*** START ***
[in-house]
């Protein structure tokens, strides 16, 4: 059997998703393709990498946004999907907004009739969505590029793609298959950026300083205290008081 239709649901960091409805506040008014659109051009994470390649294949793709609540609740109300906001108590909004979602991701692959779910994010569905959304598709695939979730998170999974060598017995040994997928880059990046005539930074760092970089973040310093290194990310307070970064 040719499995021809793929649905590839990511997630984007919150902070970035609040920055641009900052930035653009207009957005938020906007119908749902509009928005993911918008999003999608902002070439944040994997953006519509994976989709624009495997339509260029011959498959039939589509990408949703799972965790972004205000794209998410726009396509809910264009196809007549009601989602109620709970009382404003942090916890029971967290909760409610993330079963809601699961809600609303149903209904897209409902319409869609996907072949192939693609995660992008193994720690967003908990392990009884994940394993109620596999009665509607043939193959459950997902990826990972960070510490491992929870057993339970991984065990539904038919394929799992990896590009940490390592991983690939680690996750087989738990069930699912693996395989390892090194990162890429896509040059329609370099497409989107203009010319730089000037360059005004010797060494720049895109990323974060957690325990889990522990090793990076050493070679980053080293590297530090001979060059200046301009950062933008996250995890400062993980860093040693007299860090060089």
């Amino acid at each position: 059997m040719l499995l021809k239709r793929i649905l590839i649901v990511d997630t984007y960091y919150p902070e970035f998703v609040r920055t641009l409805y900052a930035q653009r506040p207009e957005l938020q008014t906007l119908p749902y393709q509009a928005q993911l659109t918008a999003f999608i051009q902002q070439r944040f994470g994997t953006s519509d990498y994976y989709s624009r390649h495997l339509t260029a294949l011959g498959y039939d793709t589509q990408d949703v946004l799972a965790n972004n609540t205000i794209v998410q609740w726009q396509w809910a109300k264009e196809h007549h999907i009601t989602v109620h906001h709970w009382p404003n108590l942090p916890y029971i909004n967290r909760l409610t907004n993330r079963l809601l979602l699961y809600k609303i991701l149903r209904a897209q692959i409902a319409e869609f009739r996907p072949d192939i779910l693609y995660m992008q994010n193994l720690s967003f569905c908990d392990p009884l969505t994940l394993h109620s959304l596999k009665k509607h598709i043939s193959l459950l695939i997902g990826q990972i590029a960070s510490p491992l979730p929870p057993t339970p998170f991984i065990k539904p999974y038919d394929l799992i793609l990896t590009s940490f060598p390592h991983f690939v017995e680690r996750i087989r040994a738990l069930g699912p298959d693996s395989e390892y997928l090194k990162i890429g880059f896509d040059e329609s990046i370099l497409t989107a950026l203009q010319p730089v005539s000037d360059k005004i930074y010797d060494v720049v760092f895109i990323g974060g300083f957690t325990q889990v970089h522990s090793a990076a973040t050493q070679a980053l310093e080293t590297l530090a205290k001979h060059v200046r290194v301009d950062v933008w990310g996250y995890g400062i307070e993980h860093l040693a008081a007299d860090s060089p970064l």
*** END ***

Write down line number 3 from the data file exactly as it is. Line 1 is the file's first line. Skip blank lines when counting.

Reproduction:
């Amino acid at each position: 059997m040719l499995l021809k239709r793929i649905l590839i649901v990511d997630t984007y960091y919150p902070e970035f998703v609040r920055t641009l409805y900052a930035q653009r506040p207009e957005l938020q008014t906007l119908p749902y393709q509009a928005q993911l659109t918008a999003f999608i051009q902002q070439r944040f994470g994997t953006s519509d990498y994976y989709s624009r390649h495997l339509t260029a294949l011959g498959y039939d793709t589509q990408d949703v946004l799972a965790n972004n609540t205000i794209v998410q609740w726009q396509w809910a109300k264009e196809h007549h999907i009601t989602v109620h906001h709970w009382p404003n108590l942090p916890y029971i909004n967290r909760l409610t907004n993330r079963l809601l979602l699961y809600k609303i991701l149903r209904a897209q692959i409902a319409e869609f009739r996907p072949d192939i779910l693609y995660m992008q994010n193994l720690s967003f569905c908990d392990p009884l969505t994940l394993h109620s959304l596999k009665k509607h598709i043939s193959l459950l695939i997902g990826q990972i590029a960070s510490p491992l979730p929870p057993t339970p998170f991984i065990k539904p999974y038919d394929l799992i793609l990896t590009s940490f060598p390592h991983f690939v017995e680690r996750i087989r040994a738990l069930g699912p298959d693996s395989e390892y997928l090194k990162i890429g880059f896509d040059e329609s990046i370099l497409t989107a950026l203009q010319p730089v005539s000037d360059k005004i930074y010797d060494v720049v760092f895109i990323g974060g300083f957690t325990q889990v970089h522990s090793a990076a973040t050493q070679a980053l310093e080293t590297l530090a205290k001979h060059v200046r290194v301009d950062v933008w990310g996250y995890g400062i307070e993980h860093l040693a008081a007299d860090s060089p970064l």